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Please STOP Measuring Transactional CSAT!

     For the better part of two decades, I have bristled against using Transactional Customer Satisfaction scores (CSAT) to measure the performance of Customer Service Case Managers (Incident Managers, Incident Analysts, call them what you will – I mean the people who wrangle the support resources to resolve customers’ incidents and solve their problems). Until recently, I couldn’t put my finger on exactly why, but I had quite a strong reaction against it.

     I could go on for hours (and have) about the inherent drawbacks and inaccuracies of measuring CSAT…
     Who responds to surveys but the very happy and the very unhappy?
     Even if you do get abnormally high response rates – like 1% or greater – pretty much everyone else is doing so from obligation, is generally indifferent and just wants to get on with their day.
     Even if you do apply analysis to separate the wheat from the chaff, you’re still inconveniencing and annoying your customer with surveys.
     Even if you do stumble upon the ideal concoction of alchemy, sorcery and truly extraordinary luck, the best you can hope for when applying hard numbers to performance of soft skills, is to generate a one dimensional, pallid representation of a complex, richly-flavored human experience…

     I am a process engineer at heart… Not just in my career, but across every aspect of my life – and I have been for pretty much my entire life. Measuring a person’s performance on something as subjective and woefully flawed as CSAT deeply offends my sensibilities.
     This is the argument I’ve been making against CSAT measurements throughout my career, but there was something more than that – something much deeper. What I’ve finally come to realize is that, regardless with what level of fidelity you may capture CSAT, the concept itself is fundamentally flawed and actually results in driving customer satisfaction in the wrong direction.
     Measurement drives behavior drives performance... What does measuring Transactional CSAT drive?

Moments of Truth

     Throughout any customer interaction, we encounter a number of opportunities to influence the outcome of the interaction. These “Moments of Truth” are the points in time that make or break any service experience, therefore any service organization. Moments of Truth in a service organization lie, overwhelmingly, within the hands of Customer Service Professionals – and, more often than not, they occur when the customer is already in a difficult, vulnerable position. For better or worse, Case Managers are the face of the organization in the customer’s eyes. The reputation of the entire organization rests squarely upon their shoulders.

     Using CSAT surveys and the like to gauge the quality of a service engagement (and holding those scores over the heads of Customer Service Professionals) starts with a perspective that has proven, time and again over decades, to ultimately lead to failure.
     All transaction-based service interaction metrics – CSAT not being the least of which – belie the entire premise of what a Customer Service Professional is. It reinforces the notion of the Service Desk as an entry-level position, filled with transient employees (or a dead-end job) and undermines any effort to transform the Service Desk as a potential career destination.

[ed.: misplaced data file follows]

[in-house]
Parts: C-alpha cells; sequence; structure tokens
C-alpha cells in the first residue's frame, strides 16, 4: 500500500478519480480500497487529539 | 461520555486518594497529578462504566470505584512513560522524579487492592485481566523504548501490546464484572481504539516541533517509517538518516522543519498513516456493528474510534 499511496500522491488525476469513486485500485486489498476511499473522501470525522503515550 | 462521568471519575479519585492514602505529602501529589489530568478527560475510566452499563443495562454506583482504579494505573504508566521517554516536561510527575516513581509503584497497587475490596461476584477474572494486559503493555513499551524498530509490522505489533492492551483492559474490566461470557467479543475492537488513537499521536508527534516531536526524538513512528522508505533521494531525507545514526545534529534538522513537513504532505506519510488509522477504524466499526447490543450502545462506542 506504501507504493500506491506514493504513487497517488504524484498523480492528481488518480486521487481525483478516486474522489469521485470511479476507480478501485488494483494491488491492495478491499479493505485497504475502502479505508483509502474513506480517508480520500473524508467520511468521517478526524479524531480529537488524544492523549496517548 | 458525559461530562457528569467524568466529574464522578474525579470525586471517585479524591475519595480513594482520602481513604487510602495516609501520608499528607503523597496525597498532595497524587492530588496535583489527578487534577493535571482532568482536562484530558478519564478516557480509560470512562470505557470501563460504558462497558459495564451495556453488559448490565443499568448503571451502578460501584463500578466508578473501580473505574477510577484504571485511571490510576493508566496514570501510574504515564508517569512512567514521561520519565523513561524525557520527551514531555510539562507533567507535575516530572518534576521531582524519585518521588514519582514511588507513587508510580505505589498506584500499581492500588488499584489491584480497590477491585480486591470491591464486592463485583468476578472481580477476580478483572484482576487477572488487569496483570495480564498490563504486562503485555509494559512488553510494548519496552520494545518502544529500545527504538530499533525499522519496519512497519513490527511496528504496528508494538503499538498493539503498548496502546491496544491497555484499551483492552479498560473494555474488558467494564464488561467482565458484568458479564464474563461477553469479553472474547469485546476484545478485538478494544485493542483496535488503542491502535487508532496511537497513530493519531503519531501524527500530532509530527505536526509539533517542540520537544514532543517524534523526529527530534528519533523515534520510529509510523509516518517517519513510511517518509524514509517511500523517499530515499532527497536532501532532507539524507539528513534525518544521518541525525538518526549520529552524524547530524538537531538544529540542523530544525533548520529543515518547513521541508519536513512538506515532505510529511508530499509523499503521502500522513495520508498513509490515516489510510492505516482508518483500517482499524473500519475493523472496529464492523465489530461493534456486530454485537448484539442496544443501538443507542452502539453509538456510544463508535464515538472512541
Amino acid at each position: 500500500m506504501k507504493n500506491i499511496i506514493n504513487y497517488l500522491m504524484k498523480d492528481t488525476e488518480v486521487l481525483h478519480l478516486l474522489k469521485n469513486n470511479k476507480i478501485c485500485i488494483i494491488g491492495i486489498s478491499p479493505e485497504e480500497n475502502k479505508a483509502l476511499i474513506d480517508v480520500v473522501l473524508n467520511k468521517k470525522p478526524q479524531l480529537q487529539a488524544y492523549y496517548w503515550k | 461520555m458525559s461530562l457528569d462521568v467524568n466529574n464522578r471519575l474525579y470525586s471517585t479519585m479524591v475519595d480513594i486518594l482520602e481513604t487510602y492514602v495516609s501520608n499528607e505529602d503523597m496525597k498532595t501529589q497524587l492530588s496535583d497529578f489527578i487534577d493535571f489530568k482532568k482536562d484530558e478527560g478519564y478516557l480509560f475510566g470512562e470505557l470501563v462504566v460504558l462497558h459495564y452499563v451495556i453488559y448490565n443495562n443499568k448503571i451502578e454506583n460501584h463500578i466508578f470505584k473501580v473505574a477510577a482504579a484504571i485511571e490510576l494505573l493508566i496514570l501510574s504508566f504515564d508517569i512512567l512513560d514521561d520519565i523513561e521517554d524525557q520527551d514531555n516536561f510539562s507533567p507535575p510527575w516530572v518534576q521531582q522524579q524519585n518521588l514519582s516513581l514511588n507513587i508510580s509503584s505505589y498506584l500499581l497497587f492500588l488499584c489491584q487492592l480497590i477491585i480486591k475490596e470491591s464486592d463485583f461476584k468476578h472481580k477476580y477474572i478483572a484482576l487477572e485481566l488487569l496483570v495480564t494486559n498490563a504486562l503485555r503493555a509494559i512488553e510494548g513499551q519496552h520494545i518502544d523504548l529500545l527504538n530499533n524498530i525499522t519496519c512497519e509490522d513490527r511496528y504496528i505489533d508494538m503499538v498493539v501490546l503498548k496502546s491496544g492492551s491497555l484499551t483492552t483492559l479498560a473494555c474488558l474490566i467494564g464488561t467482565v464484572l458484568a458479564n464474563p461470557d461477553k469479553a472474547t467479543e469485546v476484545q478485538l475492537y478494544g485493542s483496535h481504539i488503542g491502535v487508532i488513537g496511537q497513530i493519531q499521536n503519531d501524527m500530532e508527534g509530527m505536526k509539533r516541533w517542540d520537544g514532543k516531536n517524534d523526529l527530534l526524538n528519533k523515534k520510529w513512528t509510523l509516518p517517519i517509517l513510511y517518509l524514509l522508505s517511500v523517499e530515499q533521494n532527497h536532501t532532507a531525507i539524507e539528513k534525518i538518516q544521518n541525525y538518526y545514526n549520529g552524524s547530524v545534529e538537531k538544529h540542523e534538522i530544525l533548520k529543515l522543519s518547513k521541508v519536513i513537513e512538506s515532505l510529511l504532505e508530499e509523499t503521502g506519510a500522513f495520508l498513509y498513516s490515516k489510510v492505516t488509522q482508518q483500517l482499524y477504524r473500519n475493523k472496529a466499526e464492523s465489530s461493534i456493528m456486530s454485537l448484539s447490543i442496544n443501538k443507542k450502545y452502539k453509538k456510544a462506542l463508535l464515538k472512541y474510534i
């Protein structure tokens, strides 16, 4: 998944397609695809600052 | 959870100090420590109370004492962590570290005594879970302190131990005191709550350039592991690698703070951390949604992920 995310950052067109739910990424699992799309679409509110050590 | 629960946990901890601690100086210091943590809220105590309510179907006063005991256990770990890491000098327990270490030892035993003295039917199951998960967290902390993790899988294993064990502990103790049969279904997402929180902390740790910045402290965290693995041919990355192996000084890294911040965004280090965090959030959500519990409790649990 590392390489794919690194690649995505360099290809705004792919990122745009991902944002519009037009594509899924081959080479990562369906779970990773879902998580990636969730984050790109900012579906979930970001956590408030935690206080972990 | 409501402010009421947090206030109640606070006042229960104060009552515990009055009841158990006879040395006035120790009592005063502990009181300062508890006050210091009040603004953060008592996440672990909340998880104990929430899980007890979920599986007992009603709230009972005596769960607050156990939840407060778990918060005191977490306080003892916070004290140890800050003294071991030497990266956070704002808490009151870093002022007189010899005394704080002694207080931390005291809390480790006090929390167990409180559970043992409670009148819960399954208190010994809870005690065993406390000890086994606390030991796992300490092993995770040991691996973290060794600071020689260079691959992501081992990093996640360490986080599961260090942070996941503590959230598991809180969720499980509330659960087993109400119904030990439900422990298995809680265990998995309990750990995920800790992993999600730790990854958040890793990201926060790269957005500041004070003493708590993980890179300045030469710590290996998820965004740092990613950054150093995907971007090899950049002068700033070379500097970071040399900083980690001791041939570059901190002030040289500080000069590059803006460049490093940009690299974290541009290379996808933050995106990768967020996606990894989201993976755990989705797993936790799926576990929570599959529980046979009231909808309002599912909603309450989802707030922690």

The most crucial skills required to be a successful Customer Service Professional all revolve around building relationships. A quality Customer Service Professional is an advocate for the customer. They have to be able to understand the situation the customer is facing, but anyone with adequate language skills and minimal training can do that well enough. Far more critical than that is exceptional interpersonal acumen.
     If I were to profile my ideal Customer Service Professional, it would look something like this:
•   Personable
•   Places a high degree of importance on honesty and integrity
•   Highly focused and detail-oriented
•   Empathetic
•   Intelligent
•   Exceptional communication skills
•   Secondary education in Psychology
      o    Yes, really!
•   Calm under pressure
•   Confident and assertive, without being arrogant

     The ideal Customer Service Professional should be seen as just that – a professional!
     Far too often, and for far too long, organizations have focused on remediating service failures as quickly and cheaply as possible. They stock their service desks with overworked and underpaid entry-level personnel (or far worse, outsource it to cheap clearing houses).

     Let that sink in for a moment…
     The people hired to be the face of your organization to your customers, at the most critical moments that define your relationship with them, have roughly the same professional profile as the person working at your local coffee shop.

     Don’t align them to your own service and product lines – align them to your customers. They should know the customers intimately. They should understand their business models and customers. They should understand what’s important to them.
     When a customer calls, they should reach someone they have a relationship with… someone they trust… someone that will serve as their advocate, and will work to wrangle the resources and skills required to satisfy their needs.

     The ideal career path up and out of a Service Desk should not be into a technical role – it should be through whatever Customer Success/Trusted Advisor/Customer Experience Management structure your organization has in place.

     We shouldn’t measure CSAT to try and tell us how our Case Managers are doing – we should hire Customer Service Professionals with the appropriate skills and experience to tell us how our customers are doing.

October 08, 2015, 09:30:32 am

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